Prof. Fabio Santanelli di Pompeo

DIEP Flap Procedure

Breast Reconstruction

About DIEP Flap

Nowadays the most updated post – mastectomy procedures to replace a woman’s breast as naturally as possible, are based on “autologous free tissues transfer”. The “DIEP” flap is one of this technique; it consists in the use of an ellipse of fat and skin from the lower abdomen, below the umbilicus, as firstly described by the Japanese plastic surgeon Isao Koshima.

The name comes from the acronym of “Deep Inferior Epigastric Perforator”, which are the vessels that come from the deep inferior pelvis and “perforate” the muscle wall to vascularize the overlying fat tissue and skin.

These perforator vessels, approximately 1 mm large (up to 4 mm large in depth), are fundamental as they must be reconnected to the axillary vessels, to reestablish perfusion in the tissues transferred from the abdomen to the thoracic wall, as a natural part of the body.

The flap was then used in breast reconstruction for the first time in 1994 by Robert J. Allen, a plastic surgeon from United States. Before then a similar technique named “TRAM” (Transverse Rectus Abdominis Myocutaneous) was used, which included also the transfer of part of the abdominal rectus muscle, and requiring the use of a prosthetic mesh to avoid the risk of abdominal bulging or erniation. It is important to remark that the DIEP flap procedure not transferring Rectus Abdominis muscle and respecting its innervation, reduced the incidence of erniation, around 0,3% without the use of prosthetic mesh.

Finally, breast reconstruction with DIEP flap may end up, for many women, with a better appearance of the breast, looking younger, stiffer and higher.

Finally, breast reconstruction with DIEP flap may end up, for many women, with a better appearance of the breast, looking younger, stiffer and higher. It is true that is impossible to replace a breast gland with all its functions, but looking at today’s results, especially concerning consistency, heat, naturalness in shape and position, persistency of results, and extremely rare complications with no risk of capsule contracture, the DIEP flap procedure can be defined as an “Intervention for Restoration of the MAmmae” or with the acronym “IRMA”.

This explains the origin of the name Irma, given to the protagonist of the 3D Video showing the procedure on this web site, and then extended also to Prof. Santanelli di Pompeo di Pompeo’s equipe.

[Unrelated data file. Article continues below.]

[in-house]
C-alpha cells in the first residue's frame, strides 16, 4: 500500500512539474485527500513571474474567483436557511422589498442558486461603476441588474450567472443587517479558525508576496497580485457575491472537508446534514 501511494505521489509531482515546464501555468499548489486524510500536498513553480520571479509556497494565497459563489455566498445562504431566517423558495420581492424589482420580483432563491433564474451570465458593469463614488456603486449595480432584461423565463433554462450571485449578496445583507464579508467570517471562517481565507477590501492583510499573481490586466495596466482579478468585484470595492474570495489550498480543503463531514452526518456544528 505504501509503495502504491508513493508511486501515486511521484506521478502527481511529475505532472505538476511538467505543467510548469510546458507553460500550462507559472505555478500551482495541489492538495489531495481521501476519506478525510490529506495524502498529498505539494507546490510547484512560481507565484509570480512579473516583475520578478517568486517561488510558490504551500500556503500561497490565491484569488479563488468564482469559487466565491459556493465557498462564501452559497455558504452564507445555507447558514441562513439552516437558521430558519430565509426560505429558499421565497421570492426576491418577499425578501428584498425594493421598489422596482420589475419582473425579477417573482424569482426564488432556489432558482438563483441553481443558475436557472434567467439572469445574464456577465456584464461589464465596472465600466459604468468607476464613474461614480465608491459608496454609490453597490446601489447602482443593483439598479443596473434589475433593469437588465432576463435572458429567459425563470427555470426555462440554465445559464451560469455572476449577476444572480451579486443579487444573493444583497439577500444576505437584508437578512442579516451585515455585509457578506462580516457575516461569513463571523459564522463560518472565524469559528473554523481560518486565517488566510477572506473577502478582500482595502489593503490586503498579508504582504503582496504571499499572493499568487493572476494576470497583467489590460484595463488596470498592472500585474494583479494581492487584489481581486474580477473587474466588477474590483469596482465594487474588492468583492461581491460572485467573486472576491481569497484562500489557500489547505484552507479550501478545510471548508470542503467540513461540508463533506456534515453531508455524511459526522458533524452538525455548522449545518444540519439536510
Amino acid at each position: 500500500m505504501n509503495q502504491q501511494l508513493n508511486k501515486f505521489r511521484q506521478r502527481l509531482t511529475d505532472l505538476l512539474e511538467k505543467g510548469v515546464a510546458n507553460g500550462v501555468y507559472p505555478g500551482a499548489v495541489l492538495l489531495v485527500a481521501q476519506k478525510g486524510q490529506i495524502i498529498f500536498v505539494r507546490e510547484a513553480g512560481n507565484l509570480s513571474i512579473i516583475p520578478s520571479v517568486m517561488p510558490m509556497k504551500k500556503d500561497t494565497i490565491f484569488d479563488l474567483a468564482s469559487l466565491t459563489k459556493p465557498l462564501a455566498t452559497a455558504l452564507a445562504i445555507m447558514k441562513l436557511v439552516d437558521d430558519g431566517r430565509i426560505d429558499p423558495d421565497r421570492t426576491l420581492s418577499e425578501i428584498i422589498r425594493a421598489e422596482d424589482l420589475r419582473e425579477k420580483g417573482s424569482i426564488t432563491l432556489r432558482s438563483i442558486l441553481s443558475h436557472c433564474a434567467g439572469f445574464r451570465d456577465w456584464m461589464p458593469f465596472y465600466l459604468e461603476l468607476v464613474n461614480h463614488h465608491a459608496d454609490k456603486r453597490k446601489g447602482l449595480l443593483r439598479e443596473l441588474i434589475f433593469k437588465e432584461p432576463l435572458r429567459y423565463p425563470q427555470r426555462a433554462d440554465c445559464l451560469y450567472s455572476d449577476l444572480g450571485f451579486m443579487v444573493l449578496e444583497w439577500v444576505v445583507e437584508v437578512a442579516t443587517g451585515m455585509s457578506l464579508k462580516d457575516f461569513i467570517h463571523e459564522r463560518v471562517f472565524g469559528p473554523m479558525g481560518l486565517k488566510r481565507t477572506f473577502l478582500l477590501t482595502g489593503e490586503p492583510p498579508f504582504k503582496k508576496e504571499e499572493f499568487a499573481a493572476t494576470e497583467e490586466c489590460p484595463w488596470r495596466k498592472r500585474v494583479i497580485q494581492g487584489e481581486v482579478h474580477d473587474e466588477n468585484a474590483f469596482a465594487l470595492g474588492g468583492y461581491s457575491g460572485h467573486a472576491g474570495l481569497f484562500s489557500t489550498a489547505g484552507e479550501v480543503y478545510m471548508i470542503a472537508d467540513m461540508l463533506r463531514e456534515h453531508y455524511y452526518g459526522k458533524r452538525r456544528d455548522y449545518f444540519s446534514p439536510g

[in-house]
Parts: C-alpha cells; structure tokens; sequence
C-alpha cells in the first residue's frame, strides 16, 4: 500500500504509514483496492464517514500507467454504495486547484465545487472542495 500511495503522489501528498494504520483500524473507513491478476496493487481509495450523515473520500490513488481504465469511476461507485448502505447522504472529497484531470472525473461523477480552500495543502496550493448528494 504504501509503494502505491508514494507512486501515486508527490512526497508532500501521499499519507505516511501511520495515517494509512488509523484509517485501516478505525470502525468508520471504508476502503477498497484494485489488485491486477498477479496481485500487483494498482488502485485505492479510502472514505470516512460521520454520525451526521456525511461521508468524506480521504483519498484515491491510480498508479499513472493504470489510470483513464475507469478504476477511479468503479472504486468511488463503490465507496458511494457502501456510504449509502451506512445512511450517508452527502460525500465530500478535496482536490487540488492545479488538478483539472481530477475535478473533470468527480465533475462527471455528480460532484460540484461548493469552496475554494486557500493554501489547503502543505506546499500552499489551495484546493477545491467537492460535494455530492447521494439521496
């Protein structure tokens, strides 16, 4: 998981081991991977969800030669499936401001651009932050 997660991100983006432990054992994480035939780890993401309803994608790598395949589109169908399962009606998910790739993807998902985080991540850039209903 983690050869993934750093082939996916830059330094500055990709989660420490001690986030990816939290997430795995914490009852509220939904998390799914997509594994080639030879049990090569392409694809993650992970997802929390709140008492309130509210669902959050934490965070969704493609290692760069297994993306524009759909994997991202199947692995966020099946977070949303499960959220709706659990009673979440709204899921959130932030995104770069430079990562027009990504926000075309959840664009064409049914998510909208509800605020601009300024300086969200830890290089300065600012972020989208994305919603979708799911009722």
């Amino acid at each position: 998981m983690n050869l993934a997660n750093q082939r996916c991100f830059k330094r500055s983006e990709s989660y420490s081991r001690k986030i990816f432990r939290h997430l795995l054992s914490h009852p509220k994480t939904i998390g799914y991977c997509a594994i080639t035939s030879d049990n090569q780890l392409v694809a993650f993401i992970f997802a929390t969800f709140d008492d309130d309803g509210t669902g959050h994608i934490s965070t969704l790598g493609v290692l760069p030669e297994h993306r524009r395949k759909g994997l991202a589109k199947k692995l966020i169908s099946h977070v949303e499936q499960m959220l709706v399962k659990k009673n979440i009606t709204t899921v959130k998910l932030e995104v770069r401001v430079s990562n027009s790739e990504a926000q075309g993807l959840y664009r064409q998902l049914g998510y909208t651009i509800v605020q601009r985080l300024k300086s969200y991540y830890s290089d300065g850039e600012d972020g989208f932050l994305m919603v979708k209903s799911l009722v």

The Procedure

The procedure is usually performed simultaneously to the mastectomy. i.e. “immediate reconstruction”, thus avoiding the waiting term before reconstruction, which produces a relevant psychological distress to a woman, living for several months without the breast.

While the General Surgeon performs mastectomy and lymphnodes dissection according to needs, the Plastic Surgeons harvest an elliptic area of abdominal skin and fat tissue – not muscle – below the umbilicus. With the aid of magnifying loupes, together with abdominal tissues the tiny system of “perforator” vessels is dissected sparing the Rectus Abdominis muscle and preserving its motor innervation. This flap of skin and fat tissue is then positioned to replace the breast, connecting the harvested inferior deep epigastric vessels to the recipient vessels in the axilla (scapular circumflex vessels), or in the thoracic wall (internal mammary vessels), to reestablish normal perfusion and oxygenation to the reconstructed breast.

The skin and fat tissue flap fits aesthetically well into the new position due to the help of the natural roundness of the belly, hence replacing a breast as similar as possible to removed native one. Prof. Santanelli di Pompeo di Pompeo’s IRMA equipe usually performs this procedure in three hours and half. Sometimes the procedure needs to be completed with contralateral breast adjustment of shape and size. Thanks to these very short operative times, contralateral breast procedure can be performed at the same time, and whenever possible, the reconstruction of the Nipple-Areola complex is also performed with only a minimal extension of operative time (mean four hours and forty minutes). In this way, it is possible to achieve the goal of having the reconstruction track completed in a single stage. Otherwise it is possible to delay the contralateral balancing procedure and the Nipple-Areola complex reconstruction to a second stage, with a short operation.